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Senate fireworks fizzle as stalemate drags on

Senate fireworks fizzle as stalemate drags on

John Broderick brought his wife and two children from Vermont to the New York state Capitol Friday f

John Broderick brought his wife and two children from Vermont to the New York state Capitol Friday for what he thought would be a momentous day — the end of the three-week-old deadlock in the Senate.

“We are happy to be here on a day when it looks like the stalemate will be resolved,” he said with a big smile at 3 p.m., the minute the Senate began its special session.

Four minutes later, senators adjourned for the day without taking up any legislation. They will meet again today, and every day under order by Gov. David Paterson, until they pass crucial legislation.

Broderick, a former New Yorker and state lobbyist, sat stunned. “It is unfortunate the way it has played out,” he said.

He had been led to believe by Senate leaders minutes earlier that they had resolved their differences. The leaders had emerged to give a news conference after meeting with the governor for nearly 90 minutes.

Standing side by side and wearing smiles, senators Dean Skelos, Pedro Espada Jr. and Malcolm Smith told more than 30 reporters and onlookers they are “seeking resolution to get us out of this gridlock.”

Espada told the crowd, “What is different is we are together. We are no longer throwing shots at one another.”

What hasn’t changed, he said, is that he remains the president pro tempore and that Smith remains majority leader. “There is no giving that up. We will not relinquish what I earned June 8,” he said.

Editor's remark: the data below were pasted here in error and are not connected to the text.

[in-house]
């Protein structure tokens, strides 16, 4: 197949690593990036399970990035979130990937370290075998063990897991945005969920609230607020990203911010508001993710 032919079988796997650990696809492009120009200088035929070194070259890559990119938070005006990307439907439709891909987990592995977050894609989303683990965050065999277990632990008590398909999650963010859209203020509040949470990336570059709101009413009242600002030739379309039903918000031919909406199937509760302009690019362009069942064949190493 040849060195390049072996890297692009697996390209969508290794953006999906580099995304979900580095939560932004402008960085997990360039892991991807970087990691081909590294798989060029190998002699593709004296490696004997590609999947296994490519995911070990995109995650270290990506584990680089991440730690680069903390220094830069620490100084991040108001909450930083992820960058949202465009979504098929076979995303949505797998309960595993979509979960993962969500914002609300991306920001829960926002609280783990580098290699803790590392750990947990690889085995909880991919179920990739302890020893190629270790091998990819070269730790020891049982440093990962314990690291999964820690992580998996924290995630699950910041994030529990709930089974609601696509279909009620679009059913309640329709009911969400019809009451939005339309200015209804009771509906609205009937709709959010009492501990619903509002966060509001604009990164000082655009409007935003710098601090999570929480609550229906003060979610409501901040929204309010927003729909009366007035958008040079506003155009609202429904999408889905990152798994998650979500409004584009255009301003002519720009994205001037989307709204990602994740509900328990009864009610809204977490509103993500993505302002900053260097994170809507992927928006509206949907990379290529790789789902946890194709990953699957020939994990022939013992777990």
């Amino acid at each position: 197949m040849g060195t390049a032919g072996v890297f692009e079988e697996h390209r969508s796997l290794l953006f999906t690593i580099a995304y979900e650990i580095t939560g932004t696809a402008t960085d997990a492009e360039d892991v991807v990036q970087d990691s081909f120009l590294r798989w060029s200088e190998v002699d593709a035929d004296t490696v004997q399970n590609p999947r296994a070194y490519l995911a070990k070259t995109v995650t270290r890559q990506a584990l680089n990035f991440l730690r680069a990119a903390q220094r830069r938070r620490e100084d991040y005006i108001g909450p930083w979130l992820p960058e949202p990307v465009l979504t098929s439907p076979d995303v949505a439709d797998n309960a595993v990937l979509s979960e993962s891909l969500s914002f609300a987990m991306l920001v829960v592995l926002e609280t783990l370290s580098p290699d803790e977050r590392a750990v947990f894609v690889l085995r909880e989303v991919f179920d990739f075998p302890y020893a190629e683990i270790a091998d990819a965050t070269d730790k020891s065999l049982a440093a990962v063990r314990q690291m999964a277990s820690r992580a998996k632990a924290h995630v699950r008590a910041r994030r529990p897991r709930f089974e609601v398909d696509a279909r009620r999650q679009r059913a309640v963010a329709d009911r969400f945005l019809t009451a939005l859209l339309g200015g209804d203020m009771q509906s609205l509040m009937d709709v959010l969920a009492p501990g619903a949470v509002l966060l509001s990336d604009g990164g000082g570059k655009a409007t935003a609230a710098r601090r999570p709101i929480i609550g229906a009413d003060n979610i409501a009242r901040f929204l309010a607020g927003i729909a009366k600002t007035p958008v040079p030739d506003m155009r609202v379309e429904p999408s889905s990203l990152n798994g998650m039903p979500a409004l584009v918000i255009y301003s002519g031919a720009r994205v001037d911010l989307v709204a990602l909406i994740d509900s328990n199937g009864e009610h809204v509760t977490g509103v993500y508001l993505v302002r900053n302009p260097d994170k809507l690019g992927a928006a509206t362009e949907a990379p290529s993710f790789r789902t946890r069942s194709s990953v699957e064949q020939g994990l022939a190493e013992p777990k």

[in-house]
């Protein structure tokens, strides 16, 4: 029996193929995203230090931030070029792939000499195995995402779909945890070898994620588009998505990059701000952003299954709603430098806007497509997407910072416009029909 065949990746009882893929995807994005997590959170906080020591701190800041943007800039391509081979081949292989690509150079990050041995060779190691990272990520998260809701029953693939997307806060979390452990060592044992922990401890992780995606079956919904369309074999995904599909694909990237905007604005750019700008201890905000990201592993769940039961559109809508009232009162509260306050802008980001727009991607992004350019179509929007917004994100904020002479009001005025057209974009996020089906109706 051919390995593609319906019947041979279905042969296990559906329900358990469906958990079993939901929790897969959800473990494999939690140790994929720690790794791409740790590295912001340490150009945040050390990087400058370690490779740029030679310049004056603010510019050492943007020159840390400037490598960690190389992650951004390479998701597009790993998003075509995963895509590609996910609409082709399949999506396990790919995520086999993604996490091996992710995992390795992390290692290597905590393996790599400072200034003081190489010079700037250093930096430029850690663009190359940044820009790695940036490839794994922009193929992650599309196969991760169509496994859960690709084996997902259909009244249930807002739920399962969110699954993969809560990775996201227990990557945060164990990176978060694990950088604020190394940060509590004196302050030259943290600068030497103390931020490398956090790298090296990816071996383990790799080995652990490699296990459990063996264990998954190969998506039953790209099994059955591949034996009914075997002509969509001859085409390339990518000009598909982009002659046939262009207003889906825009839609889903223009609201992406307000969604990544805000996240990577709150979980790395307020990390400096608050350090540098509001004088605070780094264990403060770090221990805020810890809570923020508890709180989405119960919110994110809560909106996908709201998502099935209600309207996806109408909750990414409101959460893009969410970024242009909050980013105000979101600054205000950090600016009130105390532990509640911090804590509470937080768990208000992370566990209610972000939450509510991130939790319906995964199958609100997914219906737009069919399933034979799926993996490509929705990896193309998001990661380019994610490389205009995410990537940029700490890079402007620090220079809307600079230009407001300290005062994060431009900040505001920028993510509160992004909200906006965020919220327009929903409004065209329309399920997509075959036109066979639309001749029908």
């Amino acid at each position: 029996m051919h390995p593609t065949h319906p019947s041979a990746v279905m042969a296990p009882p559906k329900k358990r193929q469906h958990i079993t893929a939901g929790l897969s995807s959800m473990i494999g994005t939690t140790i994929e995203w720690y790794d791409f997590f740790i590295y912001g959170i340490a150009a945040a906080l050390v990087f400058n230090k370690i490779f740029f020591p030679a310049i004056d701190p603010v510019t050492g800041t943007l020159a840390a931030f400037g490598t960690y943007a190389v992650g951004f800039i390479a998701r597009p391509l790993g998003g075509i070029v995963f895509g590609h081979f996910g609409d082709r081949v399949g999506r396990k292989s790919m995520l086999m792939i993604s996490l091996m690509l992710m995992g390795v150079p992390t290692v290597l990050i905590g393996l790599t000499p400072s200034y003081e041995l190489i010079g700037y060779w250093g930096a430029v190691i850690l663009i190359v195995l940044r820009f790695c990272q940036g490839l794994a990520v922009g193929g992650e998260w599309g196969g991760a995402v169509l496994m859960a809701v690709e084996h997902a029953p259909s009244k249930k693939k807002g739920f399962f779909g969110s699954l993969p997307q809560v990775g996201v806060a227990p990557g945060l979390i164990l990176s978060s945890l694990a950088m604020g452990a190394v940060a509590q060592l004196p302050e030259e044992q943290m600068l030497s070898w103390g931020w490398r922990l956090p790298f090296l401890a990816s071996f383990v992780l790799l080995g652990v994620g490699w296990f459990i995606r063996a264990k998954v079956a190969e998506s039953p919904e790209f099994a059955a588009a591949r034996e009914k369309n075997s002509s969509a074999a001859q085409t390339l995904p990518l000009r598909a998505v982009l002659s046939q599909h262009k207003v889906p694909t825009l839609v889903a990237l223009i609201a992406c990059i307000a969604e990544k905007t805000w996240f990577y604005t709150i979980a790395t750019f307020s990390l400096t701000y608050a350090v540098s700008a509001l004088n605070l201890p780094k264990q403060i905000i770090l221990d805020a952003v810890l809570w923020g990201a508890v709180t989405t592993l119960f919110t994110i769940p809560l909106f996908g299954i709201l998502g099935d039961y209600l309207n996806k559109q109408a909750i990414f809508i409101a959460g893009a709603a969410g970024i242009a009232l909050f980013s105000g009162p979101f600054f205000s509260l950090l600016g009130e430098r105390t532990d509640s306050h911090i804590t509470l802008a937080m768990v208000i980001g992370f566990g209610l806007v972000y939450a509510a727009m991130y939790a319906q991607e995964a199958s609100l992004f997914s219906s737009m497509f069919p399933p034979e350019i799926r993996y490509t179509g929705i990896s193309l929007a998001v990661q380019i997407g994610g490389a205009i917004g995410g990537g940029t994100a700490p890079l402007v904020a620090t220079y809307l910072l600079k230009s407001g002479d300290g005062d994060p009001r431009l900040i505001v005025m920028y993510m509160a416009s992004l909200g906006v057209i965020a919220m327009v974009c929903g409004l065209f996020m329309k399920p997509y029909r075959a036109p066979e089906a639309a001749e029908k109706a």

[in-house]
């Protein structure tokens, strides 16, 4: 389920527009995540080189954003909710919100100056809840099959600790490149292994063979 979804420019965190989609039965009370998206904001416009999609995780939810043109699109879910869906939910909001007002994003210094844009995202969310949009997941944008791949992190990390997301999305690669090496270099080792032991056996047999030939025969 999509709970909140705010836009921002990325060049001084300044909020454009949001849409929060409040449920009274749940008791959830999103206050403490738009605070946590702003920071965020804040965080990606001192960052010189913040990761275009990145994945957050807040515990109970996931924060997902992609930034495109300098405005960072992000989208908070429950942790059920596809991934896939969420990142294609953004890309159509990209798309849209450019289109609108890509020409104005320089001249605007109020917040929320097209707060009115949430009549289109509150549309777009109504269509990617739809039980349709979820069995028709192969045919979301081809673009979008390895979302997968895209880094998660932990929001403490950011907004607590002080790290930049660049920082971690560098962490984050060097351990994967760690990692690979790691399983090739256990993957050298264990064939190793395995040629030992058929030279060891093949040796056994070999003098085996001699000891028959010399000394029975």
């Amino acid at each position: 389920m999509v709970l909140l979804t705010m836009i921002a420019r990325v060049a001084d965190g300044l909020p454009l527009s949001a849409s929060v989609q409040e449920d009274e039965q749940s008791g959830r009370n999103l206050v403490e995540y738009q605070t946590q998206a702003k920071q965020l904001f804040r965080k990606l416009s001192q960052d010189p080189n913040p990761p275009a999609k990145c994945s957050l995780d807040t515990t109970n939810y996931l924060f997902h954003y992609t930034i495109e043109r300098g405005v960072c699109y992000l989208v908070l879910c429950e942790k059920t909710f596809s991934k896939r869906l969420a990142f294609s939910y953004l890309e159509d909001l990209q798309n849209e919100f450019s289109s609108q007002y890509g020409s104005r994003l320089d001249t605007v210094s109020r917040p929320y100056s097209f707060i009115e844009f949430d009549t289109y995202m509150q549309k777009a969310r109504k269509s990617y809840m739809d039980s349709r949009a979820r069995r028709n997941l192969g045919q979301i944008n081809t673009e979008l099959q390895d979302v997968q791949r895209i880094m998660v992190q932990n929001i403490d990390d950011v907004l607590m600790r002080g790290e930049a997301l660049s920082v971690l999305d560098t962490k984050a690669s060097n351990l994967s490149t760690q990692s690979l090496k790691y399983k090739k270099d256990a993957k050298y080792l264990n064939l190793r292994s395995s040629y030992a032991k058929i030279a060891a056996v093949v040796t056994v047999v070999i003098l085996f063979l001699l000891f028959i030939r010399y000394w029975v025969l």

June 8 is the day he and a second Democrat, Hiram Monserrate, joined 30 Senate Republicans to unseat Smith, a Democrat, as majority leader. The move gave Republicans control of a Senate they had lost in the November election. Shortly thereafter, Monserrate rejoined Democrats, leaving the chamber with a 31-31 tie, and senators bickering over who is in charge.

Espada said some call the current situation “a stalemate. We call it parity, some call it justice.”

Espada later said Democrats continue to resist the leadership changes forced on them and that neither side has “agreed on highly contentious issues,” such as leadership. No one could say for certain when the Senate would pass crucial legislation, such as sales tax extenders for more than 30 counties, mayoral control of New York City schools and Power for Jobs, a benefit program affecting more than 500 businesses employing more than 300,000 people.

Outside of the Senate chamber after the session, Andrew Gladwin of Niskayuna and Stephanie Fischer of Latham held up signs admonishing senators for the stalemate. They were the only protesters in sight.

Fischer said senators are wasting time and taxpayers’ money. “It is a mockery of civil law,” she said.

Gladwin said he is angry at senators for doing nothing. He put a sign on his front lawn that says, “I hold Hugh accountable.” Hugh Farley, a senior Republican senator, represents the 44th District where Gladwin lives.

“I am disappointed he has not spoken out on this,” Gladwin said.

Gladwin said he is even thinking of changing his party out of frustration. He is a Republican and plans to enroll as a blank.

Reached Friday night, Farley said he has spoken out, but “I am as frustrated as any citizen over the stalemate.”

He applauded the idea of withholding the senators’ pay until they go back to work, and added he expects key legislation to be passed as soon as possible.

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